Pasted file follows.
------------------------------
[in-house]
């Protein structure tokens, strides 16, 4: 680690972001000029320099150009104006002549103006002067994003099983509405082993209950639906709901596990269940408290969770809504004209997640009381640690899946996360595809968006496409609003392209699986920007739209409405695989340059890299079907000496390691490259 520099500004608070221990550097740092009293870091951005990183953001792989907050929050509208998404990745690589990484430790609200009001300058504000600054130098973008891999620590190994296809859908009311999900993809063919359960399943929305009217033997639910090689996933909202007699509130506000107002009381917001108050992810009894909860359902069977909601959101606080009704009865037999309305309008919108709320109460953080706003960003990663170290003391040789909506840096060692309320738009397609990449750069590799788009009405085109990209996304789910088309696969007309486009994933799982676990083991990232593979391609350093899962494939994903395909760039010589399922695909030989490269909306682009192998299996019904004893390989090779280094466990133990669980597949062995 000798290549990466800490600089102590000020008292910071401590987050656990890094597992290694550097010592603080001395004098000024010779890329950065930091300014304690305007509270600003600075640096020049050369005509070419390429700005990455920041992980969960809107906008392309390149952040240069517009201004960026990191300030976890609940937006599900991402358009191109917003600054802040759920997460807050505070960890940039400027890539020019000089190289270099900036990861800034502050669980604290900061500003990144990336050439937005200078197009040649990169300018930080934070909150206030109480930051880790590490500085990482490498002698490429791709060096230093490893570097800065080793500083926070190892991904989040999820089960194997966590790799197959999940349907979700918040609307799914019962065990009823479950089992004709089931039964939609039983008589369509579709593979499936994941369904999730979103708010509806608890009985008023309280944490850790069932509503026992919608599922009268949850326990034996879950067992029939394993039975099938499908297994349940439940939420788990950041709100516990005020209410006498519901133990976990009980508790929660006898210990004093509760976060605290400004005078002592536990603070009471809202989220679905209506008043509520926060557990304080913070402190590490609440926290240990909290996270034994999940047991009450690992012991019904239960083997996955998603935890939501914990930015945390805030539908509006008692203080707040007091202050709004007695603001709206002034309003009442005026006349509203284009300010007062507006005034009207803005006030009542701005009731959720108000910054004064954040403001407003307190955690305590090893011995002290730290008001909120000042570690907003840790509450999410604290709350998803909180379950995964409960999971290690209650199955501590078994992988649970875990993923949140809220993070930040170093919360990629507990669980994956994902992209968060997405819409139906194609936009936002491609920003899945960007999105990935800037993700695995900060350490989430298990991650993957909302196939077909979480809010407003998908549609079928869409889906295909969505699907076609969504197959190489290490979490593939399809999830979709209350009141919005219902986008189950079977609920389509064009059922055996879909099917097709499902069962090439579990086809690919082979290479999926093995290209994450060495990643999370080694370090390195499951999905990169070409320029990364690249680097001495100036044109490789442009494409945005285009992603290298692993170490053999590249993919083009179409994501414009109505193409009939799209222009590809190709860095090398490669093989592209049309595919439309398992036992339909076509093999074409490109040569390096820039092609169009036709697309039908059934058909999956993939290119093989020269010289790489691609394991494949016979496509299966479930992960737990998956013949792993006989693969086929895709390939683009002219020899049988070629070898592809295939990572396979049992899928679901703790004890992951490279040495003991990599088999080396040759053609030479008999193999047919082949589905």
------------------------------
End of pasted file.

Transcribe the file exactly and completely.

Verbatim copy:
[in-house]
């Protein structure tokens, strides 16, 4: 680690972001000029320099150009104006002549103006002067994003099983509405082993209950639906709901596990269940408290969770809504004209997640009381640690899946996360595809968006496409609003392209699986920007739209409405695989340059890299079907000496390691490259 520099500004608070221990550097740092009293870091951005990183953001792989907050929050509208998404990745690589990484430790609200009001300058504000600054130098973008891999620590190994296809859908009311999900993809063919359960399943929305009217033997639910090689996933909202007699509130506000107002009381917001108050992810009894909860359902069977909601959101606080009704009865037999309305309008919108709320109460953080706003960003990663170290003391040789909506840096060692309320738009397609990449750069590799788009009405085109990209996304789910088309696969007309486009994933799982676990083991990232593979391609350093899962494939994903395909760039010589399922695909030989490269909306682009192998299996019904004893390989090779280094466990133990669980597949062995 000798290549990466800490600089102590000020008292910071401590987050656990890094597992290694550097010592603080001395004098000024010779890329950065930091300014304690305007509270600003600075640096020049050369005509070419390429700005990455920041992980969960809107906008392309390149952040240069517009201004960026990191300030976890609940937006599900991402358009191109917003600054802040759920997460807050505070960890940039400027890539020019000089190289270099900036990861800034502050669980604290900061500003990144990336050439937005200078197009040649990169300018930080934070909150206030109480930051880790590490500085990482490498002698490429791709060096230093490893570097800065080793500083926070190892991904989040999820089960194997966590790799197959999940349907979700918040609307799914019962065990009823479950089992004709089931039964939609039983008589369509579709593979499936994941369904999730979103708010509806608890009985008023309280944490850790069932509503026992919608599922009268949850326990034996879950067992029939394993039975099938499908297994349940439940939420788990950041709100516990005020209410006498519901133990976990009980508790929660006898210990004093509760976060605290400004005078002592536990603070009471809202989220679905209506008043509520926060557990304080913070402190590490609440926290240990909290996270034994999940047991009450690992012991019904239960083997996955998603935890939501914990930015945390805030539908509006008692203080707040007091202050709004007695603001709206002034309003009442005026006349509203284009300010007062507006005034009207803005006030009542701005009731959720108000910054004064954040403001407003307190955690305590090893011995002290730290008001909120000042570690907003840790509450999410604290709350998803909180379950995964409960999971290690209650199955501590078994992988649970875990993923949140809220993070930040170093919360990629507990669980994956994902992209968060997405819409139906194609936009936002491609920003899945960007999105990935800037993700695995900060350490989430298990991650993957909302196939077909979480809010407003998908549609079928869409889906295909969505699907076609969504197959190489290490979490593939399809999830979709209350009141919005219902986008189950079977609920389509064009059922055996879909099917097709499902069962090439579990086809690919082979290479999926093995290209994450060495990643999370080694370090390195499951999905990169070409320029990364690249680097001495100036044109490789442009494409945005285009992603290298692993170490053999590249993919083009179409994501414009109505193409009939799209222009590809190709860095090398490669093989592209049309595919439309398992036992339909076509093999074409490109040569390096820039092609169009036709697309039908059934058909999956993939290119093989020269010289790489691609394991494949016979496509299966479930992960737990998956013949792993006989693969086929895709390939683009002219020899049988070629070898592809295939990572396979049992899928679901703790004890992951490279040495003991990599088999080396040759053609030479008999193999047919082949589905």